Archive for July, 2007

So Does This Make Me Look Fat?

July 17, 2007

The latest Burda WOF has a nifty twist top in the plus section (#124). I thought I’d try it with some buttermilk from Emmaonesock. As I traced it, I realized that the seriously nipped in waist would never do, so I traced the waist shaping from my standby tee. Here’s the result:


This is the pulled down version — the darts are too high, but buttermilk is really stretchy!

The dart problem can be fixed (probably — it’s a really funky pattern piece), but I’m not happy with the top. It seems kinda frumpy (dare I say WalMart-y?), and I can’t decide whether it’s the fabric, the pattern, the combination or that I’m just feeling lumpy this week. What do you think?


Another White Tee

July 16, 2007

As I said, you can never have too many white tees. This is yet another from the Burda WOF 6/05 I’ve been using. The fabric is a cotton novelty jersey from the Cloth Merchants in Tulsa…it’s cool because it gives off an eyelet vibe without having any actual holes in it. It’s still pretty thin and sheer, though, so I made a lining from something rather nasty I found in my stash (was hurrying to pack for a trip). The lining works really well, but is pretty warm, so I need to replace it with something more breathable.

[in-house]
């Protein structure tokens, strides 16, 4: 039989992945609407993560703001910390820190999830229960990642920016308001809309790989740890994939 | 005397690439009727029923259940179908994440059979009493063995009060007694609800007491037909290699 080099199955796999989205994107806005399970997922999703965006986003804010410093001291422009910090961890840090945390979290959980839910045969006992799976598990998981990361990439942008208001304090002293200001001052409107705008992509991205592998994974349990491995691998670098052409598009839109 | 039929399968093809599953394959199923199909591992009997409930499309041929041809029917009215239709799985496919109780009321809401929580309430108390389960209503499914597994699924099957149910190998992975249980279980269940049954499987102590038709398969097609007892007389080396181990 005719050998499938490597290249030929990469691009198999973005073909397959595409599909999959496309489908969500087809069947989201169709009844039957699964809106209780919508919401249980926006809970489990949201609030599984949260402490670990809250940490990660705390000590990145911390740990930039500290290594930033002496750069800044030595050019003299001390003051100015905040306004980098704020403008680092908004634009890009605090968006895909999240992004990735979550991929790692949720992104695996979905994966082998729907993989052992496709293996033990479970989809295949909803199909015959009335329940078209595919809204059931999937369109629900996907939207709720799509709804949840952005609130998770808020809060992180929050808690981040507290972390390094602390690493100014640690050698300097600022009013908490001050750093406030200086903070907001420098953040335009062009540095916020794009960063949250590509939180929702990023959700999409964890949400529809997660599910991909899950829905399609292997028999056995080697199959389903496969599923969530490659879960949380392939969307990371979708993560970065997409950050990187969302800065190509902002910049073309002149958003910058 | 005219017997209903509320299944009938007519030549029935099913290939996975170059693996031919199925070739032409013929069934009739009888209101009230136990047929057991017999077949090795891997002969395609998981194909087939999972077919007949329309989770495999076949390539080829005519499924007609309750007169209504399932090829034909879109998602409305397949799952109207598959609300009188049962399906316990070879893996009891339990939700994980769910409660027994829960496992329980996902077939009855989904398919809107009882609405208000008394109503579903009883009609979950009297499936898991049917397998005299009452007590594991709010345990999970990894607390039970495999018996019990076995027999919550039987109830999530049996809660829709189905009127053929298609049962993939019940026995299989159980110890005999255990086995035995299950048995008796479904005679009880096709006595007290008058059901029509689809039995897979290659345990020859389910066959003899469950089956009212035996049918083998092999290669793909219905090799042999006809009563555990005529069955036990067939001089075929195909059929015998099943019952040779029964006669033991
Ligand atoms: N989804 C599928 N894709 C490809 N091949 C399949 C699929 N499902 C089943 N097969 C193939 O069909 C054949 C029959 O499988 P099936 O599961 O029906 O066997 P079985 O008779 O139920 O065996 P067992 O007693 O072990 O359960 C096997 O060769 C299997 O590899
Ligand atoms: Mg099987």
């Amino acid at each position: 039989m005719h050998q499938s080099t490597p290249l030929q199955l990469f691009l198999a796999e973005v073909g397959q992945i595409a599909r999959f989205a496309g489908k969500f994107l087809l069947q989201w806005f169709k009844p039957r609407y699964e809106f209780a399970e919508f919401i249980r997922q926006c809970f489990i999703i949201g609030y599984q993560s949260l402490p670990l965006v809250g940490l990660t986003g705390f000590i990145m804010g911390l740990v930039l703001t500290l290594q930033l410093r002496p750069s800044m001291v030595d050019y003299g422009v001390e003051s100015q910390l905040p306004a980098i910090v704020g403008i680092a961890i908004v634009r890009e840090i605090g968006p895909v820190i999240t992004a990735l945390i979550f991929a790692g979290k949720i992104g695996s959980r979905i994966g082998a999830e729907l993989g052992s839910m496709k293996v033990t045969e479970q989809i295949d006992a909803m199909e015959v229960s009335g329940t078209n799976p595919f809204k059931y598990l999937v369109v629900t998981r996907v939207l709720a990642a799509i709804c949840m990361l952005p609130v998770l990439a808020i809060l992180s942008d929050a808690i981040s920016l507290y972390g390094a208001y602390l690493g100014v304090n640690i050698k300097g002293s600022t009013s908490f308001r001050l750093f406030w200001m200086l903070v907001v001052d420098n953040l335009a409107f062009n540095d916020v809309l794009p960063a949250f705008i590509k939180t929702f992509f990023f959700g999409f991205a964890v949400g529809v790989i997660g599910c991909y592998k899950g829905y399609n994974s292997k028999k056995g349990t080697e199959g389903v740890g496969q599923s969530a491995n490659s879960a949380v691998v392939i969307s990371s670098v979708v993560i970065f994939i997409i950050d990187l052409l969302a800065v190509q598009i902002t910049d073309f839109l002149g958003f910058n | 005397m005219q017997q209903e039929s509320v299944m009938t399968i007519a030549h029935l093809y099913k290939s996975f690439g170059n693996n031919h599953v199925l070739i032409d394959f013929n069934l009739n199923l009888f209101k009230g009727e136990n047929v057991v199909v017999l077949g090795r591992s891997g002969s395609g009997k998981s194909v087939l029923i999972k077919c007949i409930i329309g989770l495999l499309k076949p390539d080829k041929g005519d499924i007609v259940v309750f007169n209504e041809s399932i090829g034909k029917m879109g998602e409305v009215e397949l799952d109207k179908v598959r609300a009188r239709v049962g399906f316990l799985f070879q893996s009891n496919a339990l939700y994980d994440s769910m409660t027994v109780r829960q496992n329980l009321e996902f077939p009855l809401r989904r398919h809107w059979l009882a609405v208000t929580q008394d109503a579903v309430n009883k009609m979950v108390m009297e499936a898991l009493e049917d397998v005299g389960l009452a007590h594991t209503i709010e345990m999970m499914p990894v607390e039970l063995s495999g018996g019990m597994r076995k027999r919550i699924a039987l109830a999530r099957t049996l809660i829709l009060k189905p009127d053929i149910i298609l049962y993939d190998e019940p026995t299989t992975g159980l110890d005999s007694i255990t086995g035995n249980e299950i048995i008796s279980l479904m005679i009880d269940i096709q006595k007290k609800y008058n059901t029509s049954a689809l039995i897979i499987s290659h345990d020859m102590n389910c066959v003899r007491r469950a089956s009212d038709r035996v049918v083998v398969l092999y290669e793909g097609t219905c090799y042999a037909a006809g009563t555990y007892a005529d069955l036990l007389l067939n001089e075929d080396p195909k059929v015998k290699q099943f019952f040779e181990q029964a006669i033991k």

July 4, 2007

The kind of shibori that I originally wanted to do is called arashi, which means storm. It’s pole wrapped and creates nifty organic diagonal stripes. Unfortunately, you need a pole. Most dyers in the US use PVC pipe, which works well when you are working with scarves that wrap nicely around 4 or 5 inch diameter pipes, and silk, which compresses really well. I want to do cotton interlock in sizes big enough to make a tee, so I had to get creative. Big PVC is really expensive and hard to find. Someone on the web, I think Karen Brito at Entwinements, mentioned using the coated cardboard tubes contractors use to pour concrete footings for decks and things…they are about 12″ in diameter and cost about $10 at Lowe’s, so I was off and running. I used a whole can of polyurethane to make it water resistant and started wrapping!

I arranged the fabric on a diagonal around the tube and wrapped about every 1/2 inch with thread. No pics, cuz it turns out you really can’t stop in the middle without everything coming loose. The fabric was longer than the tube, so I squished the wrapped parts down and bit, arranged some more fabric, and kept wrapping. Then I turned the tube on end and squished everything together. Where the thread is, the fabric stays near the tube; where the thread isn’t, the fabric puffs out a bit, so you end up with hundreds of tiny ridges. This is two yards of fabric squished to about 6 inches:

Then I used a foam paintbrush to dye the fabric. And my feet. <sigh>

This is sort of what I was expecting — white streaks where the thread was:


But most of what I got was way more subtle and interesting:


So, I overdyed the whole thing with a really soft bath of the same red to knock the edge off the white. With some careful cutting, I think this will make a smashing tee: